Reviewing products can be either fun, or a chore, depending on whether the product in question has a lot to offer, especially over similar devices, but it’s always nice to be able to examine a product that offers something different. Even if the particulars of the device are already covered, as long as they’re implemented in a new or interesting way, or combined with other sensors in ways that make it of interest, then it makes it all the more fun. In this case, we definitely have something that fits the bill in terms of fun – the Awareness Switch, by Xiaoyan (xiaoyan.io). In essence, this is a switch with two different actions (single and double press at the moment), dual motion sensors, a temperature sensor and an ambient light sensor.
Before I begin, even though Xiaoyan are new to many readers, it’s important (for me at least) to let you know how the name is pronounced! so, the first part is Xiao, pronounced “shao”, which means small or little. The last part – yan means Swallow, as in the bird, and it’s actually pronounced as though the ‘a’ is an ‘e’, so “yen” not “yan”. Good to get that out the way, seeing as I pronounced it wrong in my overview video…
ok, so let’s get into a quick unboxing; As you know, if you’ve read my other reviews, I like the packaging to be decent – both sturdy and well designed. This packaging is on the understated side, but I like that, and if you see the current complete range, you’ll see that they have a consistent theme of white boxes, with green and blue print (with black for small text) which I’m a fan of. The box isn’t the strongest I’ve encountered, but as long as it has a reasonable level of protection and the device is held in place, that’s good enough, and it is held in place really well. There’s not a lot on the box itself other than some basic info on the back, most of which is in Chinese (given that this is from China, and for the Chinese market currently). The contents of the box consist of the Awareness Switch itself, a manual (also in Chinese) and a circular double-sided sticker for adhering the switch to a surface. It already comes with one sticker already attached to the back of the switch, so this is a spare, should you want to relocate it after you’ve already stuck it in place initially.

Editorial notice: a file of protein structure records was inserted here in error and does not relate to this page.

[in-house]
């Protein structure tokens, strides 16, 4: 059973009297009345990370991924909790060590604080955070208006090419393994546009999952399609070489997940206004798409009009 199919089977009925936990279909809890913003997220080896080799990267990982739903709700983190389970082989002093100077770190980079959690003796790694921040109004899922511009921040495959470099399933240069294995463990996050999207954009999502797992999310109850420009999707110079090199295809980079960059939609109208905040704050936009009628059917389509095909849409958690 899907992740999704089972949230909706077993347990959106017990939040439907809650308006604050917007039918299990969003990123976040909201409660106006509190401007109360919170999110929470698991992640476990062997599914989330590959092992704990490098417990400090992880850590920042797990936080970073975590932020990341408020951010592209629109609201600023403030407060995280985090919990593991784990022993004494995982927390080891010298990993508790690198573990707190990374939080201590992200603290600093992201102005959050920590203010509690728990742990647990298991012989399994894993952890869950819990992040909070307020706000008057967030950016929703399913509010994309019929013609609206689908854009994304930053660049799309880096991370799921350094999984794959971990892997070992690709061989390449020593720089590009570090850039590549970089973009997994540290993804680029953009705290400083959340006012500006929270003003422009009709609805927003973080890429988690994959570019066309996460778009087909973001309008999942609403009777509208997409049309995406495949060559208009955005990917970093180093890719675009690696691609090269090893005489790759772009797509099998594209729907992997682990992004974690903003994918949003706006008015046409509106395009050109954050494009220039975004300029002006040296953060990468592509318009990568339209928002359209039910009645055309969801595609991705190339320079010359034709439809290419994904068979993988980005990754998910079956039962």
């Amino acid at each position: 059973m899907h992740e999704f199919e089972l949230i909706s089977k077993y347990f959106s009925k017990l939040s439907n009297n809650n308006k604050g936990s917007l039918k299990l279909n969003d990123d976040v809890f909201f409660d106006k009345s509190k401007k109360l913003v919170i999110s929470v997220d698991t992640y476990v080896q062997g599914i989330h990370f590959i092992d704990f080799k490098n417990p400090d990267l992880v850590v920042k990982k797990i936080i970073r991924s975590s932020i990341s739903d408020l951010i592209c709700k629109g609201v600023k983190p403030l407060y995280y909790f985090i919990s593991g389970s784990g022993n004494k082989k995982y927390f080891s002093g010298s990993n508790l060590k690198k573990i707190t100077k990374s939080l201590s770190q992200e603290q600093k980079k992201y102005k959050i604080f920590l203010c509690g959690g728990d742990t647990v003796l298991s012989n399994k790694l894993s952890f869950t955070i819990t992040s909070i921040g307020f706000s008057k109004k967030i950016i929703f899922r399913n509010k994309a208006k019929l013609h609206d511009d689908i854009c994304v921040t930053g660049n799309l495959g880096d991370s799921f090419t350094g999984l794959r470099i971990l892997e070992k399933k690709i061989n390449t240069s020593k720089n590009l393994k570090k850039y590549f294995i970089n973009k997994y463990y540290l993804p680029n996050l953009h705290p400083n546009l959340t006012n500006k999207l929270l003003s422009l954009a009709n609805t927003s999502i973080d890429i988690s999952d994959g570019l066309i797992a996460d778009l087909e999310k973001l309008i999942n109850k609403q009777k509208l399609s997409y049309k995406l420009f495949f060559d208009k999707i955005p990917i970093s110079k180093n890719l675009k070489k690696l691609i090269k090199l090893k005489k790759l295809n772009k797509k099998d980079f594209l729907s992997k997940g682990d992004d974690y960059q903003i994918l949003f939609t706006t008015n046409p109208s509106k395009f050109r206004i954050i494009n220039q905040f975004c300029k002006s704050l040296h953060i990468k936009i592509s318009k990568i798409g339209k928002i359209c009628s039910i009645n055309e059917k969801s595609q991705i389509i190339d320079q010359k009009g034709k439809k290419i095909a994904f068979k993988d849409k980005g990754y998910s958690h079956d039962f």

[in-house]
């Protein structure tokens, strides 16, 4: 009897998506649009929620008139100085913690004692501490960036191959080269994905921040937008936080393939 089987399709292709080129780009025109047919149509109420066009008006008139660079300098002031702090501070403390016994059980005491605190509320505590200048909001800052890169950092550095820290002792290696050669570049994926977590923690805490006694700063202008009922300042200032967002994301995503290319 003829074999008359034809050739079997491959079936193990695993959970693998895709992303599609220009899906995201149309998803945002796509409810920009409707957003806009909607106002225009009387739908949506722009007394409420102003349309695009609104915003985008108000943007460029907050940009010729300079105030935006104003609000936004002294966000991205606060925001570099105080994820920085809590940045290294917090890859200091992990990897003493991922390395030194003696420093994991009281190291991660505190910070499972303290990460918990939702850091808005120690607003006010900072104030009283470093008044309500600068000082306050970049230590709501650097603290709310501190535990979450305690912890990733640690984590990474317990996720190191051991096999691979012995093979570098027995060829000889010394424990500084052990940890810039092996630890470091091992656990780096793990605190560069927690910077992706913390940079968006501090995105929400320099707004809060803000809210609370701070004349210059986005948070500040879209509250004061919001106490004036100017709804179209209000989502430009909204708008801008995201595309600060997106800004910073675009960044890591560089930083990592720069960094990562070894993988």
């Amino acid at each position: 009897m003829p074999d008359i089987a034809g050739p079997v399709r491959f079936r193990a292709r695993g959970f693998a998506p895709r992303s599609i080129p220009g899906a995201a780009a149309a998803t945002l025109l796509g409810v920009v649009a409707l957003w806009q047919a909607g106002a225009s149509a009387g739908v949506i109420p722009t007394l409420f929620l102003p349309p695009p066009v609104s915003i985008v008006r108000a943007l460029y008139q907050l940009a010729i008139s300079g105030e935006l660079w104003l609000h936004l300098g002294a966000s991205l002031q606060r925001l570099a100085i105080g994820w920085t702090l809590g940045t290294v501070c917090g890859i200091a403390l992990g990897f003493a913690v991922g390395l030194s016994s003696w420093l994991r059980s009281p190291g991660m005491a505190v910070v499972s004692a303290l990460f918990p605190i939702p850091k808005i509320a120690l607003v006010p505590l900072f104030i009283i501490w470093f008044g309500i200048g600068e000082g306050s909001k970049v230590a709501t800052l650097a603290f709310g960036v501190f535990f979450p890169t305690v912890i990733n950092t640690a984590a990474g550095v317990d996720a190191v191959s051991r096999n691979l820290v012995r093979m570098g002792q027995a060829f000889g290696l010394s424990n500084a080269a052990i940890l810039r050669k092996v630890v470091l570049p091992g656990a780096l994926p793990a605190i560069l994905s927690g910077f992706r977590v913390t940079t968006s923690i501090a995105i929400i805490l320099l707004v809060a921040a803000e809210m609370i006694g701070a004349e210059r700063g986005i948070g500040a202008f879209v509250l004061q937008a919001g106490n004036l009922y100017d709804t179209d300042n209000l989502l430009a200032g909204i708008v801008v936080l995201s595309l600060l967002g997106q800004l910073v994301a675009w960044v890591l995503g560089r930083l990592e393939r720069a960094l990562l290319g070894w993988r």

I must state from the outset, that this and the other Xiaoyan devices that will be reviewed later, aren’t HomeKit compatible in and of themselves as such. Only the Xiaoyan Home Center is HomeKit compatible, and all child devices go through this hub, and then go on to be exposed to HomeKit, much the same as the Philips Hue Bridge, and in the same way, these devices communicate with the hub via Zigbee, whilst the Home Center connects to HomeKit via a connection to your router/modem via an ethernet cable, just like the Hue Bridge. So, all devices will have to be added via the Xiaoyan app initially before appearing in the Home app.
Getting onto the Awareness Switch itself, it’s certainly not massive, but you’re also not in much danger of losing it down the back of your sofa, coming in at 88 x 88 x 23mm. It also has a bit of weight to it, but not unduly so, feeling like it can take a bit of use without any real trouble. The same also applies to the main part of the device, the switch itself, which has a bit of resistance, making it feel quite high quality, with no movement or ‘wiggle’, like you tend to get with the Hue Dimmer Switches. The two different actions can be programmed as with any HomeKit based switch, and if you use a 3rd party app, like the Eve app, then you can get more out of the two actions. As this has an ambient light sensor built-in, it can also detect if it’s dark where the button is placed, and emit a green ring if colour around the switch for roughly one second once pressed, so you can not only see the switch in low-level light (once it’s been pressed), but it also acts as confirmation that your press has been registered.
The base of the device doesn’t really feature much other than the adhesive ring that allows you to stick it to the surface, although personally, I prefer it freestanding at present, but with the presence of the dual motion sensors (which we’ll look at later), you may well need to stick it to a wall for some use cases. When you first get the device unpacked, there’s a small strip of plastic that needs to be removed to make the batteries active. You can see the slot on the base where the strip of plastic is removed from.